Feminist YA is one of my absolute favorite categories, so much so that I wrote my senior thesis in college about it. And while a lot of the focus on feminist YA today is in contemporary works, the themes continue in historical fiction as well. The novels below definitely fit the bill, featuring strong, smart heroines all ahead of their time—and showing that women have always, despite the odds, persisted.
Burn Baby Burn, by Meg Medina
Nora Lopez is seventeen in 1977, the year of the burning hot summer in New York when serial killer Son of Sam was on the loose. In between her job at the deli and pressure from her teachers, as well as her mother’s inability to pay the rent, Nora’s in over her head. She has met a cute guy at the deli, but is there even time for love when there’s a killer on the loose? The feminist backdrop of the late 1970s makes this a wonderful read, as Medina explores growing opportunities for women in the time period, and where to find a good place to make out so you won’t get murdered.
These Shallow Graves, by Jennifer Donnelly
Drawing comparisons to Libba Bray’s Gemma Doyle Trilogy, These Shallow Graves is a must-read. Jo Montfort is beautiful, rich, and ready to graduate from finishing school. But rather than marry a wealthy bachelor as she’s expected to do, Jo longs to become a newspaper reporter like her hero, Nellie Bly. However, her plans are thrown into disarray when her father is mysteriously killed. Determined to find out the truth about her father’s death, Jo is drawn into untangling a more sinister plot than she could have imagined. Jo is an absolutely fierce, determined heroine—and the Libba Bray comparison? Absolutely spot on.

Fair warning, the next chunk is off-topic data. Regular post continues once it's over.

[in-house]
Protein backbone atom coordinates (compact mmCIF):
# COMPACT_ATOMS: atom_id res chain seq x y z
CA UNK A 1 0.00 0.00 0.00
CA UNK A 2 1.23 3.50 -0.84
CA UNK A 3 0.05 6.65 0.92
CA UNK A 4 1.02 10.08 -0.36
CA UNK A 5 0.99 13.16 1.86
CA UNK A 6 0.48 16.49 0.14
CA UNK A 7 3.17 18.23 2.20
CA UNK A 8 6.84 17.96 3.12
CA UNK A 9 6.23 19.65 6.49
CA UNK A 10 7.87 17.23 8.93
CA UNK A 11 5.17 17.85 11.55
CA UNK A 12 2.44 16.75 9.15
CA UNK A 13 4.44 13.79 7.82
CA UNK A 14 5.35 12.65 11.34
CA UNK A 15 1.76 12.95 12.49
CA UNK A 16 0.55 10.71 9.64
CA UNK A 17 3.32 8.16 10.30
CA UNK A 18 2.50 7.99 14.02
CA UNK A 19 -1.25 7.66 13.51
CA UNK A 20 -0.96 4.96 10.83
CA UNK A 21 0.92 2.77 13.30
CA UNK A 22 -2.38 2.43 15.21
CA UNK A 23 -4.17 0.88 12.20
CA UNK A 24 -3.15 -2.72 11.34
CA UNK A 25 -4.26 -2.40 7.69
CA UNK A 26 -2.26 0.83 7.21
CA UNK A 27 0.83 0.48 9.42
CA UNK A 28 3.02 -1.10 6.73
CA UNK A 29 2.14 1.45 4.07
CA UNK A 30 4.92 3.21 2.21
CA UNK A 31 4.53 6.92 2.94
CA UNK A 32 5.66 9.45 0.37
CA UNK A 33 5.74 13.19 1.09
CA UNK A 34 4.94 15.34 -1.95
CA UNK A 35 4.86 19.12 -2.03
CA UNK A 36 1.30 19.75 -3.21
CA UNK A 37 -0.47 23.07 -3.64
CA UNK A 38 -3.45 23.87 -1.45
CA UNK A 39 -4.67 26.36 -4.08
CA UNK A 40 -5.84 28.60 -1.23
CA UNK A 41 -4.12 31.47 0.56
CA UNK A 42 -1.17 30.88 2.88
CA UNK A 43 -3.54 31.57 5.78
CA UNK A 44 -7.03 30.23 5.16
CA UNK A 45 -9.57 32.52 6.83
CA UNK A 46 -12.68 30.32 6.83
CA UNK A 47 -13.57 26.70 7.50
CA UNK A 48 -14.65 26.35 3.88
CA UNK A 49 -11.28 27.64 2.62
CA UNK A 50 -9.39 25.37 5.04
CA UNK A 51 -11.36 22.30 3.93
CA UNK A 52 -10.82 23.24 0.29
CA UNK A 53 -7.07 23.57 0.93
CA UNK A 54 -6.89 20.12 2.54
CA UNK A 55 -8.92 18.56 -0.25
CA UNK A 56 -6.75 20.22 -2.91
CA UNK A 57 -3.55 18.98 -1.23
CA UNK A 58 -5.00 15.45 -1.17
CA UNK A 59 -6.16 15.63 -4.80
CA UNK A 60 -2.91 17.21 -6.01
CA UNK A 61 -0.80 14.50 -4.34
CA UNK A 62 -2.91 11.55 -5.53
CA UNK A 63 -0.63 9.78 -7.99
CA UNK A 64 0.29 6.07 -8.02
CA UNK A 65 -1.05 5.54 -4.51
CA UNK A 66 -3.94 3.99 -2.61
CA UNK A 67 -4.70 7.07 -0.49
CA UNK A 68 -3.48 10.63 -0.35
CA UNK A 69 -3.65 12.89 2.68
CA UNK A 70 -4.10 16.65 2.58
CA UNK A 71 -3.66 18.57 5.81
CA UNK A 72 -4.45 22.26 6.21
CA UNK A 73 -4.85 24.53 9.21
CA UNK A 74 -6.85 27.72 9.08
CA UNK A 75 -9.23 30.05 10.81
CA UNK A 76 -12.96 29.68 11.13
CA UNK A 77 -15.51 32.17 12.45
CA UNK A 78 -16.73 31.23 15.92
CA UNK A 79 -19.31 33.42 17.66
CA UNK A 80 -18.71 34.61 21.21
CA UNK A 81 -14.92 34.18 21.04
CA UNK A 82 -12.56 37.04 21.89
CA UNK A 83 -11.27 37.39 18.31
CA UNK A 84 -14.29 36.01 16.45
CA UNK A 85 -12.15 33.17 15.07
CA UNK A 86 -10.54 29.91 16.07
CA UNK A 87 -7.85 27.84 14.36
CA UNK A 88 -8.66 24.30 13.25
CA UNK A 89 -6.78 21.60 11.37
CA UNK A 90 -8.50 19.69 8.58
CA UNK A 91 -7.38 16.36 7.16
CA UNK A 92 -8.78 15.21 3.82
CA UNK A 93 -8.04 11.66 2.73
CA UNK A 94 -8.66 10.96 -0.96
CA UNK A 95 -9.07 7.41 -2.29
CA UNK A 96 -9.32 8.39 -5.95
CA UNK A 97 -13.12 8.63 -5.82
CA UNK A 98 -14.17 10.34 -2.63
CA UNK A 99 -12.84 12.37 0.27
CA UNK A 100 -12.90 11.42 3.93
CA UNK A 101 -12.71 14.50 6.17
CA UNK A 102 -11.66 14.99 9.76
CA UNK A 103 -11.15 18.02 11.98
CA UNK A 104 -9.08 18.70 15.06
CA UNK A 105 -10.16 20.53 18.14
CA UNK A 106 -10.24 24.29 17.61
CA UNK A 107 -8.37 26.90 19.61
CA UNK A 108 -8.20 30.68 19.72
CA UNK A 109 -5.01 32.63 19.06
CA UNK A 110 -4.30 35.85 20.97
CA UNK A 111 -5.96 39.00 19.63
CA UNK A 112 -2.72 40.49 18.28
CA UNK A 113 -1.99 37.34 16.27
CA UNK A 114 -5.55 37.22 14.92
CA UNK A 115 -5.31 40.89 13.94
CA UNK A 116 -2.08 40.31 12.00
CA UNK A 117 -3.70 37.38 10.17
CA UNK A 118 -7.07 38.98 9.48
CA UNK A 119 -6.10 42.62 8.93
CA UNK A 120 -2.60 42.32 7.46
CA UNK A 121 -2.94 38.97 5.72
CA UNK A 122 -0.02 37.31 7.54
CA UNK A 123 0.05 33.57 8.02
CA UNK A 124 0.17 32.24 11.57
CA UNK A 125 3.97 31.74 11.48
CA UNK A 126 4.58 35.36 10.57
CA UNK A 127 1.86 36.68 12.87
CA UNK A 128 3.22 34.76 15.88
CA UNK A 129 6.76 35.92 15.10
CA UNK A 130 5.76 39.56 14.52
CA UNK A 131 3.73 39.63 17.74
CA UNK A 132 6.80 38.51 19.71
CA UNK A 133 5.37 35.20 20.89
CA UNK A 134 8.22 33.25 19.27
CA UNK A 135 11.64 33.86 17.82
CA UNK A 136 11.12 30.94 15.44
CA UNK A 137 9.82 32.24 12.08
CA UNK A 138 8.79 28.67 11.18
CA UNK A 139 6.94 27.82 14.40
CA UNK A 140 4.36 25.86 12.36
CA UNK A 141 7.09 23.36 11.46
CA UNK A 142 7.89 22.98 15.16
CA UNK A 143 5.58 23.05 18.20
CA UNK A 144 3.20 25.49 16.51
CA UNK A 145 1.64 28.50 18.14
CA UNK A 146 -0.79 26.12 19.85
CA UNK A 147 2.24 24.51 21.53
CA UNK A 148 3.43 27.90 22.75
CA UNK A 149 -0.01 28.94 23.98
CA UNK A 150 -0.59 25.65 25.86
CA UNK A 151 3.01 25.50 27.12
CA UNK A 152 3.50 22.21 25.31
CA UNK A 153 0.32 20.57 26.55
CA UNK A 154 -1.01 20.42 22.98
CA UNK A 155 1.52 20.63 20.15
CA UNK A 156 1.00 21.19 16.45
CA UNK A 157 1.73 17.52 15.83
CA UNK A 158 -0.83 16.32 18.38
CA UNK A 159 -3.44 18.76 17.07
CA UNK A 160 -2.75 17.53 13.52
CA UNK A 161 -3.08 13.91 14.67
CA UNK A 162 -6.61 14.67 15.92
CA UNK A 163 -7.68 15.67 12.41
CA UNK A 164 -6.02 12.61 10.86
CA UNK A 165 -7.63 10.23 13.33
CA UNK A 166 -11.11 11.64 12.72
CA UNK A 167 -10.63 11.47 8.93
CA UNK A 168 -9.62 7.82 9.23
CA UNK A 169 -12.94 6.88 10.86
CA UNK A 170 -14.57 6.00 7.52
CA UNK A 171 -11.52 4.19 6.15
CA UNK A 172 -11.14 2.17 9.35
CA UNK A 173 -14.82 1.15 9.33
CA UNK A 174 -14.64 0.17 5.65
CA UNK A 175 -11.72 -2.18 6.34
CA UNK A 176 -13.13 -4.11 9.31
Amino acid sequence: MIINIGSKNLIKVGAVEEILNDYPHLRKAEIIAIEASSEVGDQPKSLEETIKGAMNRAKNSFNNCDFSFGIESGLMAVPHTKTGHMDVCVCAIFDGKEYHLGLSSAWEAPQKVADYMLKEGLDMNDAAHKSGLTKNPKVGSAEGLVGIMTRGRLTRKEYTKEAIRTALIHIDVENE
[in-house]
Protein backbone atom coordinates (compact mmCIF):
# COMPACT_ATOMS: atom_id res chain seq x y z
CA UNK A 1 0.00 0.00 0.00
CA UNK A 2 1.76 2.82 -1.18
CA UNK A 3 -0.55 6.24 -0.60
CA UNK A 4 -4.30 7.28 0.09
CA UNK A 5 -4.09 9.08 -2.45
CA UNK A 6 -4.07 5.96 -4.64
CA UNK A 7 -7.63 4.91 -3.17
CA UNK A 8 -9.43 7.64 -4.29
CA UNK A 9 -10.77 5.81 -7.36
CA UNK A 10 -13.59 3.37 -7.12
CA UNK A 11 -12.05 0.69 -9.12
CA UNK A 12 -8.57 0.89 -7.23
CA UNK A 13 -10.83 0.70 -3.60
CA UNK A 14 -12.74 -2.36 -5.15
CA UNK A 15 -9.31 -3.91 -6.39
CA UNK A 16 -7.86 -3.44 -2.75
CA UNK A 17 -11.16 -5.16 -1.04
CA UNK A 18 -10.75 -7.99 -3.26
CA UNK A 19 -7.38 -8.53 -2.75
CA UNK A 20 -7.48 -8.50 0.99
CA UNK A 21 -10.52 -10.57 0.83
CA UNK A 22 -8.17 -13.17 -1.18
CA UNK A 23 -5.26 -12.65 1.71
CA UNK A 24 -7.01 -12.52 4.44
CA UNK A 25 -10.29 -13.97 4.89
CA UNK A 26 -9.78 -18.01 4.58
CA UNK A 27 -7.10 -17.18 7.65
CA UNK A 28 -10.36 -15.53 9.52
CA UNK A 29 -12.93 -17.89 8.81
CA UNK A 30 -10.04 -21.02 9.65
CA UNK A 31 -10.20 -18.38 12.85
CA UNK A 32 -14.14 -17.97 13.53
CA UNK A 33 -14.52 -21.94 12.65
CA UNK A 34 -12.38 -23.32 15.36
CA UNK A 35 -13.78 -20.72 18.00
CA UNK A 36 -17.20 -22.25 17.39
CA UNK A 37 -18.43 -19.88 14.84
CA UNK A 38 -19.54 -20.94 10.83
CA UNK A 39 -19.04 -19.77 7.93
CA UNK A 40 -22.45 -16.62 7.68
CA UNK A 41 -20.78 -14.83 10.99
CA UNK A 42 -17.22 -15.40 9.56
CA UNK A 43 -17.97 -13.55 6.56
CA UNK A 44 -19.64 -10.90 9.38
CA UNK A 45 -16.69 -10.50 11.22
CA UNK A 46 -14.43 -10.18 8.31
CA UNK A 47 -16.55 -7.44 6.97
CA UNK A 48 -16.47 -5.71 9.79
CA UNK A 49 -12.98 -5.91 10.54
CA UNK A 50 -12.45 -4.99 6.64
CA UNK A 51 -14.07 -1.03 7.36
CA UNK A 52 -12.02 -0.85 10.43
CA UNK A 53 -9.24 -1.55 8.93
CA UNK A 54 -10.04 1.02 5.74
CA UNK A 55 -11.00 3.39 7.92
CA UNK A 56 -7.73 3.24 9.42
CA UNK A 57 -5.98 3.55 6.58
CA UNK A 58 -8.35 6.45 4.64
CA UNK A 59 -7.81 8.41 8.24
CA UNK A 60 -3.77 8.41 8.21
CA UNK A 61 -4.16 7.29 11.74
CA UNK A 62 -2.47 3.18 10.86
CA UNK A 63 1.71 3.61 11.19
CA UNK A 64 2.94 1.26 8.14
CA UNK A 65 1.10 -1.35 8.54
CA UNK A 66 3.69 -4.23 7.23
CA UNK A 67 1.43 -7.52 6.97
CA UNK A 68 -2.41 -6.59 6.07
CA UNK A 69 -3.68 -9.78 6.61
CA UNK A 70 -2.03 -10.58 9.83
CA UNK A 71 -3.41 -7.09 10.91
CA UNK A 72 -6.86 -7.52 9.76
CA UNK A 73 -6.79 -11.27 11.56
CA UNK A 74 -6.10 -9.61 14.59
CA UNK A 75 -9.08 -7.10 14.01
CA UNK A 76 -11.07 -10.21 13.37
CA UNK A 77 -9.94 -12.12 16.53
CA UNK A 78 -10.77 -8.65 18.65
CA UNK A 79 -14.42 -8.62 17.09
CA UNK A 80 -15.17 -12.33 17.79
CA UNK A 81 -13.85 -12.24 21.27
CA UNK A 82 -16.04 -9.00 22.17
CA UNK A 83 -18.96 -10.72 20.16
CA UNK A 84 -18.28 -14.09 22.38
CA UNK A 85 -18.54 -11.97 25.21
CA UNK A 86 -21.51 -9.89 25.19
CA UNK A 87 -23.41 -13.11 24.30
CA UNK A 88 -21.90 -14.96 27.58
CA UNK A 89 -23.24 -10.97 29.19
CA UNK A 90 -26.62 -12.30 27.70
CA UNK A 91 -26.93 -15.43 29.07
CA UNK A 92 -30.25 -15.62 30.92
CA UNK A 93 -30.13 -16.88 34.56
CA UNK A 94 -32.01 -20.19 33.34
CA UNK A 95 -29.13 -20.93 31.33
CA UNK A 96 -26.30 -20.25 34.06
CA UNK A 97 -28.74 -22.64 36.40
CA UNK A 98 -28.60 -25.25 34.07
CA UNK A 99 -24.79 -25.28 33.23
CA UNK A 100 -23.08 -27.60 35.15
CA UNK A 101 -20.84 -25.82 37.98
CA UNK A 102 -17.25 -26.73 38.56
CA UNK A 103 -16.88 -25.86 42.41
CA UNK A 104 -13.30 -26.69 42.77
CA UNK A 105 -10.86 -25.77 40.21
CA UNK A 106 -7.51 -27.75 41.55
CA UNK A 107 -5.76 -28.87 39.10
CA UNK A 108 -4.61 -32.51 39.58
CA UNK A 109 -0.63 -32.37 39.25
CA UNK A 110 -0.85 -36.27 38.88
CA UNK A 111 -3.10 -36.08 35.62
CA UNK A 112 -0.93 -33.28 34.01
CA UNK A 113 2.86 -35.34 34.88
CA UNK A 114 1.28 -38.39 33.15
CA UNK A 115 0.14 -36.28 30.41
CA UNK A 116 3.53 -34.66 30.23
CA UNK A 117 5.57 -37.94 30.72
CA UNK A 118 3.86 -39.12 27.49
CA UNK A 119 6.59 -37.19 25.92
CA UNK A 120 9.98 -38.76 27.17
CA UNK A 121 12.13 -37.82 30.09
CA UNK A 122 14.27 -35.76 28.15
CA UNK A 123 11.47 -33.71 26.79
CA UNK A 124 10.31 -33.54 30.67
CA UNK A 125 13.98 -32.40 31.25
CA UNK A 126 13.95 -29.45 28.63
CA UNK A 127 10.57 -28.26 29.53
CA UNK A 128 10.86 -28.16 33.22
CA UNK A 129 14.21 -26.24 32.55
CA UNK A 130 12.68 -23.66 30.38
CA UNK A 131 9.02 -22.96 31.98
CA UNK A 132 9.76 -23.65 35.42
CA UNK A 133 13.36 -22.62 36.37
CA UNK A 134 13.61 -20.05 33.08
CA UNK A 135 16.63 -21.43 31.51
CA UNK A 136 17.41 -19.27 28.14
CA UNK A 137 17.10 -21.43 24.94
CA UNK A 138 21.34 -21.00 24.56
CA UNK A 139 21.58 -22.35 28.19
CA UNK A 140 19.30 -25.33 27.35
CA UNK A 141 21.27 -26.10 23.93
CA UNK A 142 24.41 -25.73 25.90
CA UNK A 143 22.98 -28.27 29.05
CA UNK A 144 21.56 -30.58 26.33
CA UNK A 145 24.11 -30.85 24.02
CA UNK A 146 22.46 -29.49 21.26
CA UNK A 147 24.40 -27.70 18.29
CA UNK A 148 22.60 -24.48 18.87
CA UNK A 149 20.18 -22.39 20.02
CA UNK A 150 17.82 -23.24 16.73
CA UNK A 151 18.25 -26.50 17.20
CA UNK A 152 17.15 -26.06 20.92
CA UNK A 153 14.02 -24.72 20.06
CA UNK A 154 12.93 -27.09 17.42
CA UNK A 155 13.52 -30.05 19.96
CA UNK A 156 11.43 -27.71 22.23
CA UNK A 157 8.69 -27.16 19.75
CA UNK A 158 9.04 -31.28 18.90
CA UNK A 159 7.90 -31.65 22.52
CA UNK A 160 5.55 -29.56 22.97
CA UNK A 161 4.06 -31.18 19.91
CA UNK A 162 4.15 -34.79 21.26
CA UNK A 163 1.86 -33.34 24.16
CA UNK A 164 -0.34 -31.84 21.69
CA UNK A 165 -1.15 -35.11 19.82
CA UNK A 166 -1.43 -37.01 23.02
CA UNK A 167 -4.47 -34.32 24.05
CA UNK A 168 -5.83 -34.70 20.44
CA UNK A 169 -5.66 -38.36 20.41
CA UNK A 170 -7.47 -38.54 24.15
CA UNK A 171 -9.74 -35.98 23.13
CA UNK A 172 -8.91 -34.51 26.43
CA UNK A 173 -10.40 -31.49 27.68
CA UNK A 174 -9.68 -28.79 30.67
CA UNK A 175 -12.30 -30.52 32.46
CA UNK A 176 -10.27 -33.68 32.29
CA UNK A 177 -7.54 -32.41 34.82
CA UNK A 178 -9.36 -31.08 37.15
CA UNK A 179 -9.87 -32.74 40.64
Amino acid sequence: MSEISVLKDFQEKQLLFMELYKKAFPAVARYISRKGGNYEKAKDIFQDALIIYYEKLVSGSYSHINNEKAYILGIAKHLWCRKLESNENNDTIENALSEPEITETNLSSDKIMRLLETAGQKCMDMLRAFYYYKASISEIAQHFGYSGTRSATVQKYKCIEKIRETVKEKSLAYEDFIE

Out of Darkness, by Ashley Hope Pérez
A Printz Honor book set in 1937 Texas, Pérez’s debut follows Naomi and Wash, two teens on opposite sides of the line in East Texas. Set against the backdrop of the 1937 New London school explosion, Pérez expertly weaves in Naomi’s coming to terms with her Mexican family’s heritage, and Walsh’s need to do good. The book expertly covers racism and intersectionality in a historical setting, as well as a budding love story between Naomi and Walsh. If you’re looking for a good, sad historical to fill the Code Name Verity–shaped hole in your heart, definitely pick this one up.
Outrun the Moon, by Stacey Lee
Lee’s debut Under A Painted Sky was one of my favorites of 2015, and her sophomore novel continues the trend of strong Chinese American protagonists in historical settings. Mercy Wong is fifteen years old in 1906 San Francisco, and determined to leave the poverty of Chinatown behind. Using her wits (and some bribery), Mercy gains entrance to St. Clare’s School for Girls. Her only challenge is standing up to spoiled white girls—until the infamous San Francisco earthquake hits. With her home and school destroyed and she and her classmates living in a temporary encampment, Mercy is determined to take charge and show that bossy girls get things done.
Out of the Easy, by Ruta Sepetys
Sepetys’ novels Salt to the Sea and Between Shades of Gray gave readers a window on under-reported historical events, but it’s Out of the Easy that remains my feminist fave. Set in New Orleans’ French Quarter in 1950, Sepetys’ novel follows Josie Moraine, known to everyone around her as the daughter of a prostitute. Desperate to escape her mother’s reputation and the secrets of the city, Josie has her sights set on attending an elite college far away. But when someone in the Quarter is mysteriously killed, Josie is torn between her plans and her loyalty to her mother.
Girl at War, by Sara Nović
While not strictly YA, this is one of my favorite historical books of the past year, and pretty much ever. In 1991 Zagreb, Croatia, Ana Jurić is a carefree ten-year-old, spending time with her family and baby sister, Rahela. In 2001, Ana is a college student haunted by the war that tore her family apart. Desperate to find meaning, Ana returns to her childhood home in Croatia, and there finds more than she bargained for. Seamlessly blending past and present, Nović’s novel is intense and riveting, and Ana’s voice at both ten and twenty will stay with you long after you’re through.